Family Holiday Planning, Modern Mom Issues

By |Published On: February 21st, 2019|

It’s a cold Friday afternoon in February and our living room floor is flooded with socks, ski boots, helmets, and goggles. My 4-year-old girl is riding around on her pink, wheeled suitcase filled with cuddly toys, beaded necklaces, and a plastic mermaid. We are getting ready for our very first family ski holiday together. I have a long list of things that I mustn’t forget considering all the things we’ve planned to do for the next 7 days: ski, swim, read, play football, and relax.

My son, who is already 6, seems to keep his excitement under control, but occasionally seeks clarification on a few important things: “Is there a water slide & splash at the hotel pool?” “If I go with you to the sauna, will I be allowed to eat ice cream afterward?”

What I didn’t know about the School Holidays in Switzerland

One thing I didn’t know about Switzerland and its school system was that every six weeks, kids have a two-week holiday! This means that most parents have to take leave too and figure out something exciting for those 14 days without school. If we were in Bulgaria, we could easily ask the grandparents to help at least for a week or so. But, here in Switzerland, we have absolutely no family support system.

A few months ago, we received a list of activities we could possibly sign our kids up for. All of them covered only one week of the holiday. Most of them were meant for kids aged 10 and up, with a few for 7-year-olds and none for pre-schoolers and kindergarteners. I sighed and asked my husband to start looking for a family resort — somewhere close because I am not keen on flying. We briefly entertained the idea of going on a safari, but, as it turns out, safari is not allowed for kids under 6.

Why Austria, not Africa

So we changed course and decided to go to Austria instead. We managed to book a 5-star hotel last-minute that offers ski school and all kinds of entertainment for kids, including all-day care. It came at a cost, but, well, we didn’t have many options. We were late and it was our first time — we are new to the Swiss school system!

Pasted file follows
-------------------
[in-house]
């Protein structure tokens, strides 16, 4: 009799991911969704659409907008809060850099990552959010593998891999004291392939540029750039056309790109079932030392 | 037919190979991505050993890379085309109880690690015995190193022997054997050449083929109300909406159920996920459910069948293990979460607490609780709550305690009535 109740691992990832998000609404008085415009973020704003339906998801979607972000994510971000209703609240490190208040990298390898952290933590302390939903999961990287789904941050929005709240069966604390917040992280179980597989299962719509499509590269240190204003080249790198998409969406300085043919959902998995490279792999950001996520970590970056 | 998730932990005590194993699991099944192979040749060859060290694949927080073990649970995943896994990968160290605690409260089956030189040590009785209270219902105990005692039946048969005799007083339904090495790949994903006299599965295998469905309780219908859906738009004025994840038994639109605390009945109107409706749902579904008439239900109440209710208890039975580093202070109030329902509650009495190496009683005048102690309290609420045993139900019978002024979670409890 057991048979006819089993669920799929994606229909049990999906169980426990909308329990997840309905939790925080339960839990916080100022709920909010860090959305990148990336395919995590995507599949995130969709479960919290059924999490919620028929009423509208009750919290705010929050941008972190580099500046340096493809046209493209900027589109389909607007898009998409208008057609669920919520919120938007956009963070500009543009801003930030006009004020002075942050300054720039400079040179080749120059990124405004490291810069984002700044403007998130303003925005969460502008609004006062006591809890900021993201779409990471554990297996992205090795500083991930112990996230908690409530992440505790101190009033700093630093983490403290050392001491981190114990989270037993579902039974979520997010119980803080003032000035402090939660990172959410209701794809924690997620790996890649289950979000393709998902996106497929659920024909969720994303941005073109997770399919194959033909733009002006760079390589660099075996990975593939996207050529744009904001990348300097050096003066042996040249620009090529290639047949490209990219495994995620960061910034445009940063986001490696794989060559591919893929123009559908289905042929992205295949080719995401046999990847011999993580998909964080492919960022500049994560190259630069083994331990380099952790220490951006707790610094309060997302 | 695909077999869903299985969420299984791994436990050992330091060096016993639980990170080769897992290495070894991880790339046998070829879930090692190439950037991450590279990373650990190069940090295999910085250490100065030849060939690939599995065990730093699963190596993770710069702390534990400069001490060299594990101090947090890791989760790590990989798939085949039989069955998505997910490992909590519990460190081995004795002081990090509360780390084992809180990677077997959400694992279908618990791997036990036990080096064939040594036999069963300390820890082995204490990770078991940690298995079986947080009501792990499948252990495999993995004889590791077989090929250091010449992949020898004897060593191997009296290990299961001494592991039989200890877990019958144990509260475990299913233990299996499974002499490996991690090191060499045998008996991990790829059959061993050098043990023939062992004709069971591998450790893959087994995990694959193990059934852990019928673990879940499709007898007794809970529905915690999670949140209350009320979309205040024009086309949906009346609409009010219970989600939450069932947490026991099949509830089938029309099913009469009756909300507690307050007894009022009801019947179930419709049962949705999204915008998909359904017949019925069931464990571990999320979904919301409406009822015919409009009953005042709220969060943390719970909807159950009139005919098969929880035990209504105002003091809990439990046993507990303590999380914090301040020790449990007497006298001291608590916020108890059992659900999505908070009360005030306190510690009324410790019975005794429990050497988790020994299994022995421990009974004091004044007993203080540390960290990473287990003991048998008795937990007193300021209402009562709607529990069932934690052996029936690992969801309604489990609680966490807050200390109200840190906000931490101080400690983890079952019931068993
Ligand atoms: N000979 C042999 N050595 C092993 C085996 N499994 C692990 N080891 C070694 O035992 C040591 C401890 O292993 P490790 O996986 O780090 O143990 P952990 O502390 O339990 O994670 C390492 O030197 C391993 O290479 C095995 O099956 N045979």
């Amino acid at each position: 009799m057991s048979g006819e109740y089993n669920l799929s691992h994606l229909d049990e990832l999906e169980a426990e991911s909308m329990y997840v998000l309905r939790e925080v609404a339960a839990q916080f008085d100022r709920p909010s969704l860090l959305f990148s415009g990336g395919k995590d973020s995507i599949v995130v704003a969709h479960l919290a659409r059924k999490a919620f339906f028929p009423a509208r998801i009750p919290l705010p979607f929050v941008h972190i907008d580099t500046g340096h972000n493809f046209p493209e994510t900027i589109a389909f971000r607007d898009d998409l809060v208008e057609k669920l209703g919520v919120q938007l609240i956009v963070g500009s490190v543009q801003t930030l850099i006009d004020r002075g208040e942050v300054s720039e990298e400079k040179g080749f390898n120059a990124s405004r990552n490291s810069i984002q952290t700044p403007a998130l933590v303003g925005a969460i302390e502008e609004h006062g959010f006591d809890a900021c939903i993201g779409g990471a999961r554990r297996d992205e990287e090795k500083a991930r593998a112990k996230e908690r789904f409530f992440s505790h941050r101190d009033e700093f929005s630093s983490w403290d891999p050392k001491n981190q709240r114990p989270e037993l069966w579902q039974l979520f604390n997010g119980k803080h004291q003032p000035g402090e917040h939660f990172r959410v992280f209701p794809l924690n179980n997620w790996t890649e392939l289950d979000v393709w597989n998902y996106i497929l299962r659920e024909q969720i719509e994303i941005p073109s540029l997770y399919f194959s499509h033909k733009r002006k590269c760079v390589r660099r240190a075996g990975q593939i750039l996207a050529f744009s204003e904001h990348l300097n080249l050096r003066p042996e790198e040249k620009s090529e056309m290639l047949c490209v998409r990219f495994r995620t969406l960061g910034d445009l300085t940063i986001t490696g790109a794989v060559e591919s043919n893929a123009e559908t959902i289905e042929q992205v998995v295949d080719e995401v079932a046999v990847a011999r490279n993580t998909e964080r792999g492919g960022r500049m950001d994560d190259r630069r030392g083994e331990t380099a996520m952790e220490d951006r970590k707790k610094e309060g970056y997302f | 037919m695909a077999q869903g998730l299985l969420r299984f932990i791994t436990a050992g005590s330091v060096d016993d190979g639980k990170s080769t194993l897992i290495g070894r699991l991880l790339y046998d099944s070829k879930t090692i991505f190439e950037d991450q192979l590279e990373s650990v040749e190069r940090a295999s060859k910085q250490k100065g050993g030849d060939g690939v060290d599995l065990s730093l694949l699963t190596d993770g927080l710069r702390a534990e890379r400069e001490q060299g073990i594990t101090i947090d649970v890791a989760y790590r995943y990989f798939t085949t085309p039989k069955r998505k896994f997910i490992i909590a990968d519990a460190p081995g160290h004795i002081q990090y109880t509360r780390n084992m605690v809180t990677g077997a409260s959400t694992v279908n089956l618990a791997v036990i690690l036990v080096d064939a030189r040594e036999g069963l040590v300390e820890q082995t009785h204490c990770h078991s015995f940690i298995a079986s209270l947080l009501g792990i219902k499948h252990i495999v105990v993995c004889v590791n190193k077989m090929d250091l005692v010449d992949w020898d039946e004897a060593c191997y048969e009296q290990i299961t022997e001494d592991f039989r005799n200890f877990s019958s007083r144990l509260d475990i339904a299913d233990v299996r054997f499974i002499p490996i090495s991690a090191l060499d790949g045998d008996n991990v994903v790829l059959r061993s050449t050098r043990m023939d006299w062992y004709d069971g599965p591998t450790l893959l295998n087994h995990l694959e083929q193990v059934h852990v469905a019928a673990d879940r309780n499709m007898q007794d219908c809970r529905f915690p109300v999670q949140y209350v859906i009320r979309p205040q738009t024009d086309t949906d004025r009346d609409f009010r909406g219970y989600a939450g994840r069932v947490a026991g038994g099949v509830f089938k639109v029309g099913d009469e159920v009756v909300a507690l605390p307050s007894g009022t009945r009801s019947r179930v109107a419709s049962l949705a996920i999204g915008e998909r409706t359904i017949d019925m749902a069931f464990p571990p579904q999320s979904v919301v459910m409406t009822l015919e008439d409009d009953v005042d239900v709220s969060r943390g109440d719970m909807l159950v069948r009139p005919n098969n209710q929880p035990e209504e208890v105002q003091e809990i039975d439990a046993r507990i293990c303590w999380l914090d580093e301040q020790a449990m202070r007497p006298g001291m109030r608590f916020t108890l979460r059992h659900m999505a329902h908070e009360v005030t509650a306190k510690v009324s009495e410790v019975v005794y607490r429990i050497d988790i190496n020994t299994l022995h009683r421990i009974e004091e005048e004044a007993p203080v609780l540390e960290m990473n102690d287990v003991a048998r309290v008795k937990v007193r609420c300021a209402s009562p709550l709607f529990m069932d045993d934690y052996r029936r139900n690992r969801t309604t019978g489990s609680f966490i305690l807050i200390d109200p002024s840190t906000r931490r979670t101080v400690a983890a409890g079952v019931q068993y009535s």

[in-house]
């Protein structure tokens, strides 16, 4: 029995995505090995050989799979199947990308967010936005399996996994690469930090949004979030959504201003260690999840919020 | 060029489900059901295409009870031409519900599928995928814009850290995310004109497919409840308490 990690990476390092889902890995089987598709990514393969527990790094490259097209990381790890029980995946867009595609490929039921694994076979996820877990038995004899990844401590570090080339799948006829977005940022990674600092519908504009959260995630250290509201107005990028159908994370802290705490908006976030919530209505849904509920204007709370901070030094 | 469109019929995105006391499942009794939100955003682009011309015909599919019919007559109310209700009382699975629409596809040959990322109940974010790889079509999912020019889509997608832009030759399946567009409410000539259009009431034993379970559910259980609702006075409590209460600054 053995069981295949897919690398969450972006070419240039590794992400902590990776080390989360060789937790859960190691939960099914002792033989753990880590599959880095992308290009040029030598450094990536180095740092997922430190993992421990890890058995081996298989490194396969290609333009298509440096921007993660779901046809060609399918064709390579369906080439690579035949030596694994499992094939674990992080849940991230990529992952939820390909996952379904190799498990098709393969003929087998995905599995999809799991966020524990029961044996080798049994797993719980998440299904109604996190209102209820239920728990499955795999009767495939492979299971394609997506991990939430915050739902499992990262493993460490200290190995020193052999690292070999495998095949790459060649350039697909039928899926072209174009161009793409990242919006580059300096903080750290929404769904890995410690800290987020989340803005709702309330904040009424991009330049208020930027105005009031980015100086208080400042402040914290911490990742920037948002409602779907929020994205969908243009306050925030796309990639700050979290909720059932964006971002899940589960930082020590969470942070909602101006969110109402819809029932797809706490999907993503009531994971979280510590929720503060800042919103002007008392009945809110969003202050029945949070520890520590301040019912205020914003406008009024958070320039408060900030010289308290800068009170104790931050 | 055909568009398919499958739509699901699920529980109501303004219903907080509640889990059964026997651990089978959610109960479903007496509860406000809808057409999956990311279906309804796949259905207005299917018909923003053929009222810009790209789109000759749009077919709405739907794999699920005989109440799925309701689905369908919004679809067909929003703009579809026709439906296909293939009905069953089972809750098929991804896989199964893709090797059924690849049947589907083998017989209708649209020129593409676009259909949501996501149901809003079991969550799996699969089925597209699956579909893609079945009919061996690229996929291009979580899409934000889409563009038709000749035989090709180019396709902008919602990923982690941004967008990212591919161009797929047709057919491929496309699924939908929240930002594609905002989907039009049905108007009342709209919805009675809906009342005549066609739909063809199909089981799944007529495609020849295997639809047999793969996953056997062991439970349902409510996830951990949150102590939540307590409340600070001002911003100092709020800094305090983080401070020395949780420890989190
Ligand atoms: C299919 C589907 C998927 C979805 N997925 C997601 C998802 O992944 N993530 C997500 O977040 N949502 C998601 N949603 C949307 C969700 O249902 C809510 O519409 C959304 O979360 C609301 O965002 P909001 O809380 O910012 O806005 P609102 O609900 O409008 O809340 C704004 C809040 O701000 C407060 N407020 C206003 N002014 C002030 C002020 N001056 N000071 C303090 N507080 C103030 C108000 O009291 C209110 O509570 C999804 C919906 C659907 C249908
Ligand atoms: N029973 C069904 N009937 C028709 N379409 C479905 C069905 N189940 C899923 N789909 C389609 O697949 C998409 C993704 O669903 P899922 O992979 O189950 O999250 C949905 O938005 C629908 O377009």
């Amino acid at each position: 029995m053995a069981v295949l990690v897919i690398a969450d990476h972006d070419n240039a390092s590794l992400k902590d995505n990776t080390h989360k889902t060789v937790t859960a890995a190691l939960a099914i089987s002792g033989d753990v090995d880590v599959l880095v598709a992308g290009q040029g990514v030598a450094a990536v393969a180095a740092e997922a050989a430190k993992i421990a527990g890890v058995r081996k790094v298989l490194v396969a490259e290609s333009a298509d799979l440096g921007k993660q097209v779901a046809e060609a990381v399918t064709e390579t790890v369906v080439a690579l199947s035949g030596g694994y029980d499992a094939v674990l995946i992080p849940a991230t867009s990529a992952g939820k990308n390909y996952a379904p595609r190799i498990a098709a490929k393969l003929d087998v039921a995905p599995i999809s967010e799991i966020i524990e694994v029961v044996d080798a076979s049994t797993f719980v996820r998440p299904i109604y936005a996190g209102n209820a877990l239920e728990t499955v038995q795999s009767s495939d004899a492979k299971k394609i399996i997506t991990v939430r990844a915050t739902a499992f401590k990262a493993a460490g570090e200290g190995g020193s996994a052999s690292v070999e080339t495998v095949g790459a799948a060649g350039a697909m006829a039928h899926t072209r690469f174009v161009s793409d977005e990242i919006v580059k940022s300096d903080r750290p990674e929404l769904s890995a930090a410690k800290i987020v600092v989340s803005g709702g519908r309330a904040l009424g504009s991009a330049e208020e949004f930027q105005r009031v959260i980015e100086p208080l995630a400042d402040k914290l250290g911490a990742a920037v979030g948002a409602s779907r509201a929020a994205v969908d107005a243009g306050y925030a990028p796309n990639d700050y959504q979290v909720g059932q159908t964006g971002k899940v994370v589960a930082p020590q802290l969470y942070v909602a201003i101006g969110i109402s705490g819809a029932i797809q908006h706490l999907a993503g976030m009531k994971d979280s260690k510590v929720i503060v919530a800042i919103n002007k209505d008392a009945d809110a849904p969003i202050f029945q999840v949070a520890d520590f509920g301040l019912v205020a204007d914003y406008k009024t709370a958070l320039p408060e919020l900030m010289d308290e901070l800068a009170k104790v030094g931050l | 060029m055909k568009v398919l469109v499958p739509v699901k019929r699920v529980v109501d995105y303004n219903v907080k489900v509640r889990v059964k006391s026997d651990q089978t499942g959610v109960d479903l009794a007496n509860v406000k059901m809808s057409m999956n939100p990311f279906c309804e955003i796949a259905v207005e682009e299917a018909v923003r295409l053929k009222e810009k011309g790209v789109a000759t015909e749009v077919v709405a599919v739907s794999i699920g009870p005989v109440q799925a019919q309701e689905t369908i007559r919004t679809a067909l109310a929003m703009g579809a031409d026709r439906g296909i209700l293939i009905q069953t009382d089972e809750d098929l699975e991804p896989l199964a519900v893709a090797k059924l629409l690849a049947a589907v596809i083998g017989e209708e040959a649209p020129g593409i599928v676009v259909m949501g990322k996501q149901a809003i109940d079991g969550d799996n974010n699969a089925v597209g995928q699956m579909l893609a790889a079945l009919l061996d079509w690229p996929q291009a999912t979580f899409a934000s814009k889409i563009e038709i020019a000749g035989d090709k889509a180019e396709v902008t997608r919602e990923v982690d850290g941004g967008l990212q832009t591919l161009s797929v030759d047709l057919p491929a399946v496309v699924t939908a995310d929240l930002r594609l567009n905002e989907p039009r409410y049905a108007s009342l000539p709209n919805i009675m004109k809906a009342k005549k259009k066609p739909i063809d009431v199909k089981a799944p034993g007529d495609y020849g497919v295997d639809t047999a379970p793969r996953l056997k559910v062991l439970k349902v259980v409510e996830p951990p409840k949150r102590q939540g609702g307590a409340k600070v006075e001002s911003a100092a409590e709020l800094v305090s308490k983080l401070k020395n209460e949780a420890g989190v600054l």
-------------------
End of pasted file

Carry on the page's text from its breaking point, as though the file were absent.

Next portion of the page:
For the first week of the holidays, I decided to shut my business and take care of the kids. But I still needed help. My son would be going to ski school every morning for three hours, but it was clear my daughter was not ready for it yet and would need to stay at home. But who would look after her? I called my mom — who else! — and she flew over for the week.

Could I have everything? Would I have everything? I had no idea.

If you are a mom, you’ll know that taking your kid to ski school is only a small part of your entire job. Behind the scenes, there are also things like grocery shopping, preparing lunches and dinners, packing snacks, and generally keeping the kids busy so they don’t end up spending hours in front of the TV. And I only have two — what about those parents who have three or four kids? They all have different needs at different ages, different preferences and different schedules… And let me ask one more question: are parents actually allowed to take paid leave for 12 weeks of school holidays? 

As Michelle Obama writes in her book:

 “I wanted to live with the hat-tossing, independent-career-woman zest of Mary Tyler Moore, and at the same time I gravitated toward the stabilizing, self-sacrificing, seemingly bland normalcy of being a wife and mother.